9 Shameless Warmongers Who Call Fox News Home
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During the run-up to the Iraq war, some of the worst purveyors of misinformation about Iraq had a home at Fox News, and their ranks have swelled considerably since then. Media Matters takes a look at the track record of wrong predictions and shoddy analysis about the war in Iraq by many of Fox News’ contributors and analysts.
1. Karl Rove
White House Iraq Group was formed to “set [messaging] strategy” for going to war with Iraq. The Washington Post reported in 2003 (accessed via Nexis) that the White House Iraq Group (WHIG) was formed in August 2002 “to set strategy for each stage of the confrontation with Baghdad. A senior official who participated in its work called it ‘an internal working group, like many formed for priority issues, to make sure each part of the White House was fulfilling its responsibilities.’ ” Part of the WHIG’s mission, according to the Post, was to decide “what to demand of the United Nations in the president’s Sept. 12  address to the General Assembly, when to take the issue to Congress, and how to frame the conflict with Iraq in the midterm election campaign that began in earnest after Labor Day.” Rove was a regular participant in this group.
WHIG promoted view that Saddam “had weapons of mass destruction and was seeking more.” The Los Angeles Times reported on August 25, 2005, (accessed via Nexis) that the WHIG “promoted the view that Hussein had weapons of mass destruction and was seeking more”:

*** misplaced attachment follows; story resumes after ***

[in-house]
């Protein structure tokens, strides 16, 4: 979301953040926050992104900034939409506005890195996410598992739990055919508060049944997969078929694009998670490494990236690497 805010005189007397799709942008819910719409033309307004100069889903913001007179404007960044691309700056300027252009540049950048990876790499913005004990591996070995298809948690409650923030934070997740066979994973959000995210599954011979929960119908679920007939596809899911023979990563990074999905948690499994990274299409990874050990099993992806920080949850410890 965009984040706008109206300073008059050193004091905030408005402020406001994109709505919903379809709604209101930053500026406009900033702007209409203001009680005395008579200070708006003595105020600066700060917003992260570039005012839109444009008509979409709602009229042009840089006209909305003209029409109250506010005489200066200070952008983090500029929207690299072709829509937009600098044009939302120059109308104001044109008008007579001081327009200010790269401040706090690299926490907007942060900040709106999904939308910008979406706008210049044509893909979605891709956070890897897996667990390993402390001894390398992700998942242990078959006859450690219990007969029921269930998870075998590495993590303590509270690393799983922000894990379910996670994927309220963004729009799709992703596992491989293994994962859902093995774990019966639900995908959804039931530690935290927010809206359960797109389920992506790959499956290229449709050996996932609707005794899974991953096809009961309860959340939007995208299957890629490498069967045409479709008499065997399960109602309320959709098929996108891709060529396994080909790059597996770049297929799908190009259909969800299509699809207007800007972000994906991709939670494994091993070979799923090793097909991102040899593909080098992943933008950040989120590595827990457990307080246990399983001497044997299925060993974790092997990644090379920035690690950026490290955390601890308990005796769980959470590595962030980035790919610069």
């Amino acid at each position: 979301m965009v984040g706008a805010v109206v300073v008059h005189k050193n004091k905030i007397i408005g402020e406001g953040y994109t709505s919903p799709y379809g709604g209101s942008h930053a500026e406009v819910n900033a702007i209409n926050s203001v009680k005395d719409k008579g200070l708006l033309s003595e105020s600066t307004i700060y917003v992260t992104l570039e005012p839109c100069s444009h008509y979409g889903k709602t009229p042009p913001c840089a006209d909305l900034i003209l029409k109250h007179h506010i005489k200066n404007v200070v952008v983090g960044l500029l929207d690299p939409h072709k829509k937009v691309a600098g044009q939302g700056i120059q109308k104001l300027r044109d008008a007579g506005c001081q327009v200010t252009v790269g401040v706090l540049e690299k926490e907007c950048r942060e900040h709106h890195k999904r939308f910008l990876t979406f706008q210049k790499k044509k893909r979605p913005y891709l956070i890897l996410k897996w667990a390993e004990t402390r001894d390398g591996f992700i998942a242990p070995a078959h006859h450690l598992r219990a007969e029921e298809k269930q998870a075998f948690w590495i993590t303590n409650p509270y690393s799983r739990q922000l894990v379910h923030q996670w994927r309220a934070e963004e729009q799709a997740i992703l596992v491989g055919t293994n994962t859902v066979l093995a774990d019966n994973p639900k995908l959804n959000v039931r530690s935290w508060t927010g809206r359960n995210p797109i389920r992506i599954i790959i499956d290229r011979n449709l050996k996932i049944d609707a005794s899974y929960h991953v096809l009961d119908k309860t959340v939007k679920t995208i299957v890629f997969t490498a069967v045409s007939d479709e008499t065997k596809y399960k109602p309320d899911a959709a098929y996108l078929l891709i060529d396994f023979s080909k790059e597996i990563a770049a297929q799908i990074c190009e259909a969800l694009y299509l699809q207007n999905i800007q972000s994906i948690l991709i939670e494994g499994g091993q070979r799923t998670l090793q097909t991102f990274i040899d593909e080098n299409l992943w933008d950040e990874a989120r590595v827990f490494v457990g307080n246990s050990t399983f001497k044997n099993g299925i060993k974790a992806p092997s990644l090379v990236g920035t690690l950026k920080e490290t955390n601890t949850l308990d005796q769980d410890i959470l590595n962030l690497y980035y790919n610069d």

The group consisted of Rove, Libby, White House Chief of Staff Andrew H. Card Jr., then-national security advisor Condoleezza Rice and her deputy, Stephen Hadley, and Mary Matalin, Cheney’s media advisor. All are believed to have been questioned in the leak case; papers and e-mails about the group were subpoenaed.
Before the war, this Iraq group promoted the view that Hussein had weapons of mass destruction and was seeking more. In September 2002, the White House embraced a British report asserting that “Iraq has sought significant quantities of uranium from Africa.”
The Washington Post further reported that WHIG “assigned Communications Director James R. Wilkinson to prepare a white paper for public release, describing the ‘grave and gathering danger’ of Iraq’s allegedly ‘reconstituted’ nuclear program.” From the October 30, 2005, article (accessed via Nexis):
By summer 2002, the White House Iraq Group assigned Communications Director James R. Wilkinson to prepare a white paper for public release, describing the “grave and gathering danger” of Iraq’s allegedly “reconstituted” nuclear weapons program. Wilkinson gave prominent place to the claim that Iraq “sought uranium oxide, an essential ingredient in the enrichment process, from Africa.” That claim, along with repeated use of the “mushroom cloud” image by top officials beginning in September, became the emotional heart of the case against Iraq.
Rove repeatedly politicized national security issues, including the war in Iraq, and actively encouraged GOP to campaign on the issue. Think Progress has documented Rove’s repeated politicization of the Iraq war and his encouragement that Republicans campaign on the issue in 2002, which included (emphasis in original):
In January 2002, Rove told conservatives, “ Americans trust the Republicans to do a better job of keeping our communities and our families safe…We can also go to the country on this issue because they trust the Republican Party to do a better job of protecting and strengthening America’s military might and thereby protecting America.”
In June 2002, Rove was giving PowerPoint presentations candidates [sic] advising them to “ focus on the war” in their fall campaigns.